Coming up ahead on NEWSNIGHT, the Olsen twins and why you should be as afraid of them as I am. And when we come back, owners play hardball with the players' union. Keith Olbermann and the pending baseball strike.


COOPER: Well there are about two days to go until the deadline for a major league baseball players' strike, and you are probably already sick of hearing about the proposals and the counter proposals. So we thought it would be better to find someone with the ability to foretell what is going to happen. A man with the ability to predict the sports future. A man like Olbermann -- Keith Olbermann, that is -- Keith.

OLBERMANN: If I could do that I would be at the betting parlor right now (UNINTELLIGIBLE). But there is, by using history and by also talking to people who are close to the negotiations, a way to tell what's going on and thus extrapolating from that. Because there have been so many baseball labor disputes that we pretty much know what's going to happen in advance.

One thing before we look at what's going to happen tomorrow, something that has happened this evening. It's been quiet all day at the baseball talks. The players and the owners coming in and out of a series of meetings -- one this morning, one this evening -- have said almost nothing. They haven't even yelled at each other.

That is always a certain sign that they're getting serious in the negotiations. And a source close to and familiar with what went on in the negotiations in New York tonight has told me there has in fact been a new proposal by the players that moves the issue of the luxury tax much closer to where the owners want it to be. And that will not yet be officially acknowledged, which is bringing us then to the predictions for the future, which we have helped you along with by presenting them in a kind of graphic form.

That was a nice subtle cue.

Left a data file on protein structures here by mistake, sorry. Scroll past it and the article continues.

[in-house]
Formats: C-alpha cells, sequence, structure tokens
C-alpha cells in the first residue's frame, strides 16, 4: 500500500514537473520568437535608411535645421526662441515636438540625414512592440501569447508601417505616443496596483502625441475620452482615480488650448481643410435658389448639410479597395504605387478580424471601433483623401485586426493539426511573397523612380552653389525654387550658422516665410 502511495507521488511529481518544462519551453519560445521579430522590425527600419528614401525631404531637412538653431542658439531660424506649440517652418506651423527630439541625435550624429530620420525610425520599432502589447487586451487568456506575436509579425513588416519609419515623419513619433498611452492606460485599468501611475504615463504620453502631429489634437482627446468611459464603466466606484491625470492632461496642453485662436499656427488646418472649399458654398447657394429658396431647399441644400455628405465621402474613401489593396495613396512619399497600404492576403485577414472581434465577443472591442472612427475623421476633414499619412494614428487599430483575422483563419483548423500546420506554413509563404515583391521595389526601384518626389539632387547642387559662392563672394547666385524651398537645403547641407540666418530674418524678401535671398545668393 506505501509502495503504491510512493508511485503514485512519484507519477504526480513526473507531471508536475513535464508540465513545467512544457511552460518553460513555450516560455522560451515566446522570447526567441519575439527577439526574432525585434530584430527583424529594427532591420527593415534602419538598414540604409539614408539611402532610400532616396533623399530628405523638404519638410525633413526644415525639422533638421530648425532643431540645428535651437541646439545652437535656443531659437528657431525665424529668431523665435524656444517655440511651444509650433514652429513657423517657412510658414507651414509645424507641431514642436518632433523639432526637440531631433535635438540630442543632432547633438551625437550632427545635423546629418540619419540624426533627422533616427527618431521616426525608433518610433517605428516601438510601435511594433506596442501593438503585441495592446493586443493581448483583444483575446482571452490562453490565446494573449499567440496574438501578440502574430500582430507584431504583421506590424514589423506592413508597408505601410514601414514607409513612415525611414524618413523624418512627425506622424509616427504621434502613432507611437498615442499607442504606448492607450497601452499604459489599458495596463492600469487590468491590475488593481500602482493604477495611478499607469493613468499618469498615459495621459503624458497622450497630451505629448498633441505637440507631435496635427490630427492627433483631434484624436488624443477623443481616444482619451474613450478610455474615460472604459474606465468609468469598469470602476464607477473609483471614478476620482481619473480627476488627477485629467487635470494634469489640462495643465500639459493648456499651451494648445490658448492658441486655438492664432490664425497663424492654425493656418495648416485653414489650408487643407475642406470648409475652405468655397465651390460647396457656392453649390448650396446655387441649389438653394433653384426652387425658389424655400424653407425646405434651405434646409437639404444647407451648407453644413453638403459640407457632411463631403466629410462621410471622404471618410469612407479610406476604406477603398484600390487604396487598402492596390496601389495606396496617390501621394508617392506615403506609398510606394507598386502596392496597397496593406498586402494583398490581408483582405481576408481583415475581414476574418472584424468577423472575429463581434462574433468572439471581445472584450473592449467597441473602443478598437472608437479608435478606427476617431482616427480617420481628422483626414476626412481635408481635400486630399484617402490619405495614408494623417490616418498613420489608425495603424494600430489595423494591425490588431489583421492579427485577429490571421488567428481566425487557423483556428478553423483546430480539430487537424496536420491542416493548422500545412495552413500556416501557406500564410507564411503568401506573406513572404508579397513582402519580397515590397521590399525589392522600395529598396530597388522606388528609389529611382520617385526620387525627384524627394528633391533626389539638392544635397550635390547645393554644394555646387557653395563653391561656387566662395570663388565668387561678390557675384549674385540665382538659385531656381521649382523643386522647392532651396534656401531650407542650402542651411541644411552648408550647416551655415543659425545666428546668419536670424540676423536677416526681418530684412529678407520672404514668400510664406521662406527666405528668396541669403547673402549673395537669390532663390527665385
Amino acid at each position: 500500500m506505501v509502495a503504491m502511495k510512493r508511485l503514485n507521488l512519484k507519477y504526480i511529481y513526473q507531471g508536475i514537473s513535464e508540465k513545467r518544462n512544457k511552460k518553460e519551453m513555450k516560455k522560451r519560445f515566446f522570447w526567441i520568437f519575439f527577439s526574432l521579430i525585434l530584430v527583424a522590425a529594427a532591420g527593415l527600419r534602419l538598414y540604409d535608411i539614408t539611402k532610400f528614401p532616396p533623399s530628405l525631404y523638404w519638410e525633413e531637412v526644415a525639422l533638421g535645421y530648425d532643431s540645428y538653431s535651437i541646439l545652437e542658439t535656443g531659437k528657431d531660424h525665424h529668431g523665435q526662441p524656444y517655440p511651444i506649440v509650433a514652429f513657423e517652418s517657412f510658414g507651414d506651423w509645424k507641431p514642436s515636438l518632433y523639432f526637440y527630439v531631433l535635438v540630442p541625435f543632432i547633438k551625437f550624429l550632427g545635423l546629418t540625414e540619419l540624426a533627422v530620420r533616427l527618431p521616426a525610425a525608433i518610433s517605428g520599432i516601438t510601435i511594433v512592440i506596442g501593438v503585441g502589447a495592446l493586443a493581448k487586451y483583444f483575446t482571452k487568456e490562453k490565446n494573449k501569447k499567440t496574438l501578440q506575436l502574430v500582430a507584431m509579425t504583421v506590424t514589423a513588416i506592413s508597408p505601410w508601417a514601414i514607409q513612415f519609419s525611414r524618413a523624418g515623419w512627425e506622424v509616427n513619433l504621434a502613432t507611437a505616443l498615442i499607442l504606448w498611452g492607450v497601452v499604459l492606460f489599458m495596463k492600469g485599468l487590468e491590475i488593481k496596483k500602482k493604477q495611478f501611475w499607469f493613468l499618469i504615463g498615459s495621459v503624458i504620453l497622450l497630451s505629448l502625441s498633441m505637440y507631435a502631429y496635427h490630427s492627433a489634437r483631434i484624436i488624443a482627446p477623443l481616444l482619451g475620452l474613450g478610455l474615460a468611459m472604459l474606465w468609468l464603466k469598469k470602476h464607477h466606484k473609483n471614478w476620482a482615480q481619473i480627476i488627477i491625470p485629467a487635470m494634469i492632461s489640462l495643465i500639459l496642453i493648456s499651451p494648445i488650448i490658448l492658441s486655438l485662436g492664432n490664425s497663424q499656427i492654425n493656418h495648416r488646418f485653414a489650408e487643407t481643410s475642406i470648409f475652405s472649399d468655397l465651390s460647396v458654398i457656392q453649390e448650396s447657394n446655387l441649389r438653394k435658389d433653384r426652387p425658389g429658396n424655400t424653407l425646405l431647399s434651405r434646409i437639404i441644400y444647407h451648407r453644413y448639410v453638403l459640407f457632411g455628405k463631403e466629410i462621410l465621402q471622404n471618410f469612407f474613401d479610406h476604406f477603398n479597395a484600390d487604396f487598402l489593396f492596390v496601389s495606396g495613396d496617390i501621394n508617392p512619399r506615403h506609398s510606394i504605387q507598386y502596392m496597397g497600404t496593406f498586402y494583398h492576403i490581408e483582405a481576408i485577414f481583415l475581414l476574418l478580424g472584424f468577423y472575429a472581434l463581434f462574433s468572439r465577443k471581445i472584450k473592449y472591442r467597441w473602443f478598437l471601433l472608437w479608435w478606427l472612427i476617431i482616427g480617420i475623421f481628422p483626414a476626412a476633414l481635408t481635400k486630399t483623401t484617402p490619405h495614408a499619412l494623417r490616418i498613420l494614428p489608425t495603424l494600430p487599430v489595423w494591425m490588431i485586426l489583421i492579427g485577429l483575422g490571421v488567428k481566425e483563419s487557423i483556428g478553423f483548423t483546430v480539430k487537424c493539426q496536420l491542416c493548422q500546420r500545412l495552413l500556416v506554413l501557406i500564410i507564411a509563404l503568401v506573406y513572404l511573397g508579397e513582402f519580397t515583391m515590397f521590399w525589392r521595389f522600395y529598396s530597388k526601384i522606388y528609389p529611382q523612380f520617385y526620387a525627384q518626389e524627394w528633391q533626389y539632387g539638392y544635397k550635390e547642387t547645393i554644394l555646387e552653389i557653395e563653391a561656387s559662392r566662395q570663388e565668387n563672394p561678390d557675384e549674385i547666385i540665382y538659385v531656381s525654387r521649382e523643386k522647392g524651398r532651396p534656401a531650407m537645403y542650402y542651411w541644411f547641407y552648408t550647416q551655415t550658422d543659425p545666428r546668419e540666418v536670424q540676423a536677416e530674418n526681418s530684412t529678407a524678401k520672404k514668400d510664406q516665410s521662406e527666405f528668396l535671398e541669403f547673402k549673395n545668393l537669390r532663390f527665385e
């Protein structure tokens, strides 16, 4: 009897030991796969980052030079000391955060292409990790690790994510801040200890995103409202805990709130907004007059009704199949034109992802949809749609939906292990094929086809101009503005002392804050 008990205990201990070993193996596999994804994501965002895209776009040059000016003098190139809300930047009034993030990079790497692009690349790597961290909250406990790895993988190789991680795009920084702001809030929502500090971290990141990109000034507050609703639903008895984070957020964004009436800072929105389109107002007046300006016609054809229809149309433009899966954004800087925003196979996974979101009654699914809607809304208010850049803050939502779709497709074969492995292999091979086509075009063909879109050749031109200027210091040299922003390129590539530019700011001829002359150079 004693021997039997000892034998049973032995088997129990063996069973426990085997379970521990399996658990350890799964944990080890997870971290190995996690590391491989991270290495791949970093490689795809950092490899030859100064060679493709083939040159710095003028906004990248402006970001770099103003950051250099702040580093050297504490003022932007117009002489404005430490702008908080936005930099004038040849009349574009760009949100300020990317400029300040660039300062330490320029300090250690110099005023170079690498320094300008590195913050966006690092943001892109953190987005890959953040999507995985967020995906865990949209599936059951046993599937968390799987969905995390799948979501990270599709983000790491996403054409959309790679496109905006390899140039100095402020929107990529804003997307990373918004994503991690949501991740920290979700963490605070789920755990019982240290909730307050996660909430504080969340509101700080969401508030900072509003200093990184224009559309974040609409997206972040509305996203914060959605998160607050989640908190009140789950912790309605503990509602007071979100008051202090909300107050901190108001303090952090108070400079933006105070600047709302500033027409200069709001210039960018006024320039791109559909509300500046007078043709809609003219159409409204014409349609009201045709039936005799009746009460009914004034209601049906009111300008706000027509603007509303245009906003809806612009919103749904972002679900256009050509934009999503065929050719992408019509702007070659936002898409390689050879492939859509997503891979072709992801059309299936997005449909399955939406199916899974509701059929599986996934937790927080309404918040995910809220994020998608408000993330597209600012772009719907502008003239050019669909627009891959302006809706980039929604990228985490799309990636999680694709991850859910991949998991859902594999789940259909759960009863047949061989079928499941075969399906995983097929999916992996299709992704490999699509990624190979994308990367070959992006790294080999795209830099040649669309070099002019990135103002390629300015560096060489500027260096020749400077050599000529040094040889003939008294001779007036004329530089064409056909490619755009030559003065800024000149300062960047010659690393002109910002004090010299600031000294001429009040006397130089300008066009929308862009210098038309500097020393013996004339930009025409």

COOPER: Olbermann predicts.

OLBERMANN: Olbermann predicts -- nice picture. Tomorrow there will again be very little officially said. There may not even be a lot of meetings because the players will have officially proposed a closer luxury tax proposal. And, also, the owners will be too busy sitting at their desks getting called by bankers, advertisers and television executives, who will be screaming at them, saying what do you mean it's 24 hours or 36 hours to a strike? We have all this money invested in you, stay on the field.

So that's what they'll be getting tomorrow.

Now, how well they get that we move to Thursday. How well they get that message affects what happens on Thursday. The owners will come back with their own luxury tax proposal. If the owners are really scared by what the banks and the TV networks say to them, the proposal will be good enough for the players to accept it on the spot and there will be no seasonal interruption.

We should know by 6:00 p.m. Eastern, 9:00 p.m. Eastern. The union has to let to (ph) know is members. They have to know whether or not to travel to Friday's ball games. So you hear a deadline of after the games Thursday. In fact, it's early Thursday night we'll know.

And if that proposal is not good enough for the players, the strike will have begun late Thursday night. And over the weekend, while negotiations will continue over the back channels, it's Labor Day. Nobody will officially be negotiating, and this is something that they really haven't anticipated. They've never been in that kind of situation before, so very little will get done until the beginning of next week. Next Tuesday the banks will no longer be yelling at the owners, they'll be talking quietly to them the way that Richard Burton talked in the movie "1984" to John Hurt just before he strapped the rat cage on his head. That will be Tuesday. On Wednesday, if it's still going on, the New York Yankees, who had retained David Boies, the attorney who was a veteran of the Clinton investigation and the Microsoft case, they will probably make some sort of hint one way or the other about a lawsuit against commissioner Bud Selig and baseball, because the luxury tax would be too severe against the Yankees. Those kinds of pressures will mount towards Thursday. There will also will be some rain on Thursday. I just wanted to drop that in there.